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IQWiG knocks back Almirall's Eklira

Decides added benefit of COPD drug is not proven

German HTA body IQWiG

Germany's drug cost-effectiveness watchdog has declined to recommend Almirall's Eklira (aclidinium bromide) after deciding that data did not demonstrate it had additional benefit to treatments already on the market.

Making its decision, the German Institute for Quality and Efficiency in Health Care (IQWiG) criticised the clinical information about the COPD drug it had been given.

“No robust results were submitted by the manufacturer in its dossier: for the direct comparison, there were no studies of an adequate duration. The data for the indirect comparison were incomprehensible for several reasons. Therefore the added benefit is not proven,” IQWiG said.

The drug, which has been available in Europe since October 2012, is also marketed under the brand name Bretaris by Almirall's partner Menarini in some European markets outside Germany.

A long-acting bronchodilator, Eklira is licensed to treat adults with chronic-obstructive pulmonary disease (COPD) and works by widening their narrowed airways.

IQWiG examined the drug under the country's AMNOG legislation, with Almirall providing data directly comparing it to Boehringer Ingelheim's long-acting anticholinergic Spiriva (tiotropium).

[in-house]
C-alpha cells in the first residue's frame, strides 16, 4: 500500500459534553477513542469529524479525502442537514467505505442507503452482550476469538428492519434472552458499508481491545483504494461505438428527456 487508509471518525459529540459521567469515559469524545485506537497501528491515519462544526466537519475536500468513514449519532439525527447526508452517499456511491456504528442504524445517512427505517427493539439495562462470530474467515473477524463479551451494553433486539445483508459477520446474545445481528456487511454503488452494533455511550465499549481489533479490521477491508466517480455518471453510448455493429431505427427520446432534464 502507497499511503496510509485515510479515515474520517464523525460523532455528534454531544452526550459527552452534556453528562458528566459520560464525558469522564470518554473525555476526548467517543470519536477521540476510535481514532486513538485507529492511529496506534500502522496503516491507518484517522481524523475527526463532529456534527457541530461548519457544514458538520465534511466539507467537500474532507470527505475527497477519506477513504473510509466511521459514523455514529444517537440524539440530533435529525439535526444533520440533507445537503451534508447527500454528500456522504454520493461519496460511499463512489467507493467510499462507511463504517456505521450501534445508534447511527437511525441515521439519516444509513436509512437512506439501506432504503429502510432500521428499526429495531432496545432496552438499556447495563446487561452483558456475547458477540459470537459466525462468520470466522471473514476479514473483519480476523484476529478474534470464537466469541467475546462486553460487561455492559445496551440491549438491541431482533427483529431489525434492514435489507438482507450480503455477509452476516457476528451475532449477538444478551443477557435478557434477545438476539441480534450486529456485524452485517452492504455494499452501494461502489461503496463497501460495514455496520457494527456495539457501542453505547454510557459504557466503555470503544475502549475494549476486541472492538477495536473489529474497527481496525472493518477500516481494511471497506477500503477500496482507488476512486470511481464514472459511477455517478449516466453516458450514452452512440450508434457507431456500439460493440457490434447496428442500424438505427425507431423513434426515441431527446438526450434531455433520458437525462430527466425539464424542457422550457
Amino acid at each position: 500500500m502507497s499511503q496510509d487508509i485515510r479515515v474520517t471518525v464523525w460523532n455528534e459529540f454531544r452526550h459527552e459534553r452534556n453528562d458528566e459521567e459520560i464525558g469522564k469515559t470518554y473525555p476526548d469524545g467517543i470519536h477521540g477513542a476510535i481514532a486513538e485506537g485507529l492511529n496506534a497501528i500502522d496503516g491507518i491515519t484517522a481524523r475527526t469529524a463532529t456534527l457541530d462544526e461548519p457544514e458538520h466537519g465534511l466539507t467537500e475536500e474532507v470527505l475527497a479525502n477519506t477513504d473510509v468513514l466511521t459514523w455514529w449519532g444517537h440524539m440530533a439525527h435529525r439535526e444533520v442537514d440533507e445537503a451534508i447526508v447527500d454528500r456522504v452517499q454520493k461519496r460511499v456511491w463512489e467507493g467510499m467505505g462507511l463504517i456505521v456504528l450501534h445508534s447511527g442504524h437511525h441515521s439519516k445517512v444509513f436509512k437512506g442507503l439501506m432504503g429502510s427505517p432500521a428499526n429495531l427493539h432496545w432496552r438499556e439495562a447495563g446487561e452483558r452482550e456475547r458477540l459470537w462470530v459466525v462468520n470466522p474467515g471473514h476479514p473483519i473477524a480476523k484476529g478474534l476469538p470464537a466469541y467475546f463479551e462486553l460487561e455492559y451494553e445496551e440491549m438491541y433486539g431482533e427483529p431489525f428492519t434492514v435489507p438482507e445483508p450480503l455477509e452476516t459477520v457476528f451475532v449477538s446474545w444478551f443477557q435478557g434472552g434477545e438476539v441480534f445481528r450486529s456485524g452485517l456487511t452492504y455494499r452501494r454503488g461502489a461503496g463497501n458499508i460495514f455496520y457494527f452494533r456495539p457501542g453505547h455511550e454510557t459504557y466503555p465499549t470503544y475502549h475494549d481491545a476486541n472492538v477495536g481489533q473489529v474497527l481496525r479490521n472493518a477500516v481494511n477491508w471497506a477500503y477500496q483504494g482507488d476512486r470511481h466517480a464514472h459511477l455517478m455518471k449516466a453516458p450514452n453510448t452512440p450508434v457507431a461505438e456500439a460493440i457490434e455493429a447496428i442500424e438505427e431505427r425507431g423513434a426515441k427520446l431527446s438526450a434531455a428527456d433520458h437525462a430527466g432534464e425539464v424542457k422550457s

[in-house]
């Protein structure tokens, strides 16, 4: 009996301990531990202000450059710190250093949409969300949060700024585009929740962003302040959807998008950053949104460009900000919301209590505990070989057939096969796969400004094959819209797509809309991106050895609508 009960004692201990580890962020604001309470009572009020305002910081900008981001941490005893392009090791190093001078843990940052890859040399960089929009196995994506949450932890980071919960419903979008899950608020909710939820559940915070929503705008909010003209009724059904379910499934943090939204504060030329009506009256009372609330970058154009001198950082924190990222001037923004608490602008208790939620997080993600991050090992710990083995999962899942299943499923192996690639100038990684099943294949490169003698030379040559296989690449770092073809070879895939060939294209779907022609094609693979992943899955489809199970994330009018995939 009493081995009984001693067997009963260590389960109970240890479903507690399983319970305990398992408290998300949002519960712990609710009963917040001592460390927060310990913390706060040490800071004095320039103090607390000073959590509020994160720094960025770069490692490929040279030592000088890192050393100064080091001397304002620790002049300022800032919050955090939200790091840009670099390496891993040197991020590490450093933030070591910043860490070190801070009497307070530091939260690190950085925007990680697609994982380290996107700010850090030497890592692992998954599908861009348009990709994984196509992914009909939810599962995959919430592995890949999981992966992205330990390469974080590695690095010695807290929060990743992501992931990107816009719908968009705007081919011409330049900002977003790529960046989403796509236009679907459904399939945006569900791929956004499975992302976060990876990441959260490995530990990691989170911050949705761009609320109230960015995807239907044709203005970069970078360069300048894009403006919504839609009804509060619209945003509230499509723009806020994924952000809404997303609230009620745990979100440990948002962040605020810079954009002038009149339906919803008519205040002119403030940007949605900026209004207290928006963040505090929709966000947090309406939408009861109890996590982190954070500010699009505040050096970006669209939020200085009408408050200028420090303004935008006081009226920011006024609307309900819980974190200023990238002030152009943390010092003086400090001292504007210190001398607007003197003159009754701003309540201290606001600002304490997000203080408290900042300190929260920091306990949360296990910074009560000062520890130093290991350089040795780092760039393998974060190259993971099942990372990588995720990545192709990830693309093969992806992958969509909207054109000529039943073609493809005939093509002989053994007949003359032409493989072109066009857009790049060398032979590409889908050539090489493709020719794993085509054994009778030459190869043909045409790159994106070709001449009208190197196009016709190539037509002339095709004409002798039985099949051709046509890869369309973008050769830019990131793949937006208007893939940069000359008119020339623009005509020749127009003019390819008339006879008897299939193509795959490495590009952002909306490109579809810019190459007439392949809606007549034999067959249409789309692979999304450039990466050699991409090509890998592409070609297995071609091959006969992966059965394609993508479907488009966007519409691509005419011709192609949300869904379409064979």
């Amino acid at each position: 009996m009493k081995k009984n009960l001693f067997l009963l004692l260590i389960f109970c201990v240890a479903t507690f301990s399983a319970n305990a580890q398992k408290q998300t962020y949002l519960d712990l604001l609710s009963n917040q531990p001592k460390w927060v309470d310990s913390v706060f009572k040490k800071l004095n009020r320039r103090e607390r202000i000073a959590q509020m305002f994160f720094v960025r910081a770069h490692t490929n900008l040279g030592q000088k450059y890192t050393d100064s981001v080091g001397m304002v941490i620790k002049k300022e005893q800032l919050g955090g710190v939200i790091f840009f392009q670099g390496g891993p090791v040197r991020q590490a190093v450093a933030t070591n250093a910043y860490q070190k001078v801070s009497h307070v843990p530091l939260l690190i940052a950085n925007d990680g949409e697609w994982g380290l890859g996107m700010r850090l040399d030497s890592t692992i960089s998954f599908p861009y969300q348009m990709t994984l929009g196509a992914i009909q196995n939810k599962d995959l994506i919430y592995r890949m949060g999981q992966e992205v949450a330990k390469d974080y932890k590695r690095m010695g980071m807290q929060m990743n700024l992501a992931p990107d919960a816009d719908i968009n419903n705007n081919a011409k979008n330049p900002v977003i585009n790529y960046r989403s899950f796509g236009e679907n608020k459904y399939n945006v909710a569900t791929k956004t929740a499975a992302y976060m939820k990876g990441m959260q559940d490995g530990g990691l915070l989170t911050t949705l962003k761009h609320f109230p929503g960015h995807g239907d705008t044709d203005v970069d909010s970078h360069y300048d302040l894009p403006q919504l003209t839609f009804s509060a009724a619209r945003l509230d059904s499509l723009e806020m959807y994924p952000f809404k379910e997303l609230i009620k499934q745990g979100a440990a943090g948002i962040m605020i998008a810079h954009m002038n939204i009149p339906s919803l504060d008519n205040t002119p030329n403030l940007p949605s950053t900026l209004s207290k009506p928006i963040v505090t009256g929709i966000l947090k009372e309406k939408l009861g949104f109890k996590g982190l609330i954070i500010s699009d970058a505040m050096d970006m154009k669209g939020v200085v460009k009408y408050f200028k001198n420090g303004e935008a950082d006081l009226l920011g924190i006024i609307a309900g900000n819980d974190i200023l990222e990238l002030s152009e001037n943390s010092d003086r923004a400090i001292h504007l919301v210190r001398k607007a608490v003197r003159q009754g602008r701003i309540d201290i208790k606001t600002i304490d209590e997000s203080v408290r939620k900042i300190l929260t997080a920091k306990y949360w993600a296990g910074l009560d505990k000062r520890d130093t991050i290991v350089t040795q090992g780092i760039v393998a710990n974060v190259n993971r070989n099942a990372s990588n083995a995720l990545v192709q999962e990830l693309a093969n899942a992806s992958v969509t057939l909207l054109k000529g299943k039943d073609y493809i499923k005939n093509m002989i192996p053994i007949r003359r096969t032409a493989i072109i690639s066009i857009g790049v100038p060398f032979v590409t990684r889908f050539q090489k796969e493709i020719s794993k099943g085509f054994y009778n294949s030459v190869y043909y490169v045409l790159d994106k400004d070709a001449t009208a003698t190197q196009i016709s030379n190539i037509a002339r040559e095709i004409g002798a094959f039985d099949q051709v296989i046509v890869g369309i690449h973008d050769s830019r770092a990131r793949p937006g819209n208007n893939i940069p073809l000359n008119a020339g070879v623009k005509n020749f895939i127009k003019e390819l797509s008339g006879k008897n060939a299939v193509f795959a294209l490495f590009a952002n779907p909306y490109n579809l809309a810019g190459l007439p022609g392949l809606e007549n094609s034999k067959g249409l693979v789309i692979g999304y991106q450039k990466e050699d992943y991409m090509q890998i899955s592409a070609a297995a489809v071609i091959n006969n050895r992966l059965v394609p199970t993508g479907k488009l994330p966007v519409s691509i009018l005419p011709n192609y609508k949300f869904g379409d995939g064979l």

The company submitted two studies that directly compared the two drugs, but these only lasted for two and six weeks and IQWiG said it had wanted to see studies of at least six months, given that Eklira is a long-term treatment. It decided “the dossier thus contained no studies relevant for the direct comparison”.

The cost effectiveness body was similarly scathing when it came to making indirect comparisons between the two, for which Almirall used studies that compared Eklira and Spiriva with placebo.

Comparing the submitted results with the original sources, IQWiG said it found “substantial differences” between the two, with discrepancies between the sets of information and a lack of clarity about the provenance of some of the data.

“In addition, the manufacturer repeatedly did not consider study results on relevant outcomes (exacerbations, mortality, quality of life), although they were to be found in the original sources.”

“No proof of an added benefit of aclidinium bromide compared with the appropriate comparator therapy (ACT) can be inferred from the data in the drug manufacturer's dossier,” it concluded.

IQWiG's assessment dossier is now with the Federal Joint Committee (G-BA), which will consult with the pharma company and other stakeholders before publishing its early benefit analysis within the next three months.

22nd January 2013

From: Sales, Regulatory

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